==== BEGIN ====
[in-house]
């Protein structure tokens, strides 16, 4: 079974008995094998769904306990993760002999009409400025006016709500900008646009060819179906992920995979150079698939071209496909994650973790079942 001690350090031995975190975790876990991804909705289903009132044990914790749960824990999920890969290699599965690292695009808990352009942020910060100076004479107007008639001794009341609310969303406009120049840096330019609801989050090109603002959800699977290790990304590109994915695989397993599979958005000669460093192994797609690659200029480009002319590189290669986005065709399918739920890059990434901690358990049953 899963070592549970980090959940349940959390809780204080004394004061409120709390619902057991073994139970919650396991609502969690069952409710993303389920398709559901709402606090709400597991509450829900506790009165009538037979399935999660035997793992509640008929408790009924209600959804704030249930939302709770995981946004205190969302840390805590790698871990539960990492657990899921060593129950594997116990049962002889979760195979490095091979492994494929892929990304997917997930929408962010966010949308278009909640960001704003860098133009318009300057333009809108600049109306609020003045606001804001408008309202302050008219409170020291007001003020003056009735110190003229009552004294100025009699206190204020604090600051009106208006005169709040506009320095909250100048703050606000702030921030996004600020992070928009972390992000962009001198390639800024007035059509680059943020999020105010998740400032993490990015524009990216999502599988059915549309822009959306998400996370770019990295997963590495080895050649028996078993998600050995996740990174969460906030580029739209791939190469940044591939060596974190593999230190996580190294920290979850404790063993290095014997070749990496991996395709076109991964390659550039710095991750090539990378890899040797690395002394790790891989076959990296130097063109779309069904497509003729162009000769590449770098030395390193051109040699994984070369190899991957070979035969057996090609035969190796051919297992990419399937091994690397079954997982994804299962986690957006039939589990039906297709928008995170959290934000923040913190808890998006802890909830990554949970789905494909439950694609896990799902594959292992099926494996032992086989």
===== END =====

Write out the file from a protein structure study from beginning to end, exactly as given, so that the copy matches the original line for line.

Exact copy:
[in-house]
């Protein structure tokens, strides 16, 4: 079974008995094998769904306990993760002999009409400025006016709500900008646009060819179906992920995979150079698939071209496909994650973790079942 001690350090031995975190975790876990991804909705289903009132044990914790749960824990999920890969290699599965690292695009808990352009942020910060100076004479107007008639001794009341609310969303406009120049840096330019609801989050090109603002959800699977290790990304590109994915695989397993599979958005000669460093192994797609690659200029480009002319590189290669986005065709399918739920890059990434901690358990049953 899963070592549970980090959940349940959390809780204080004394004061409120709390619902057991073994139970919650396991609502969690069952409710993303389920398709559901709402606090709400597991509450829900506790009165009538037979399935999660035997793992509640008929408790009924209600959804704030249930939302709770995981946004205190969302840390805590790698871990539960990492657990899921060593129950594997116990049962002889979760195979490095091979492994494929892929990304997917997930929408962010966010949308278009909640960001704003860098133009318009300057333009809108600049109306609020003045606001804001408008309202302050008219409170020291007001003020003056009735110190003229009552004294100025009699206190204020604090600051009106208006005169709040506009320095909250100048703050606000702030921030996004600020992070928009972390992000962009001198390639800024007035059509680059943020999020105010998740400032993490990015524009990216999502599988059915549309822009959306998400996370770019990295997963590495080895050649028996078993998600050995996740990174969460906030580029739209791939190469940044591939060596974190593999230190996580190294920290979850404790063993290095014997070749990496991996395709076109991964390659550039710095991750090539990378890899040797690395002394790790891989076959990296130097063109779309069904497509003729162009000769590449770098030395390193051109040699994984070369190899991957070979035969057996090609035969190796051919297992990419399937091994690397079954997982994804299962986690957006039939589990039906297709928008995170959290934000923040913190808890998006802890909830990554949970789905494909439950694609896990799902594959292992099926494996032992086989």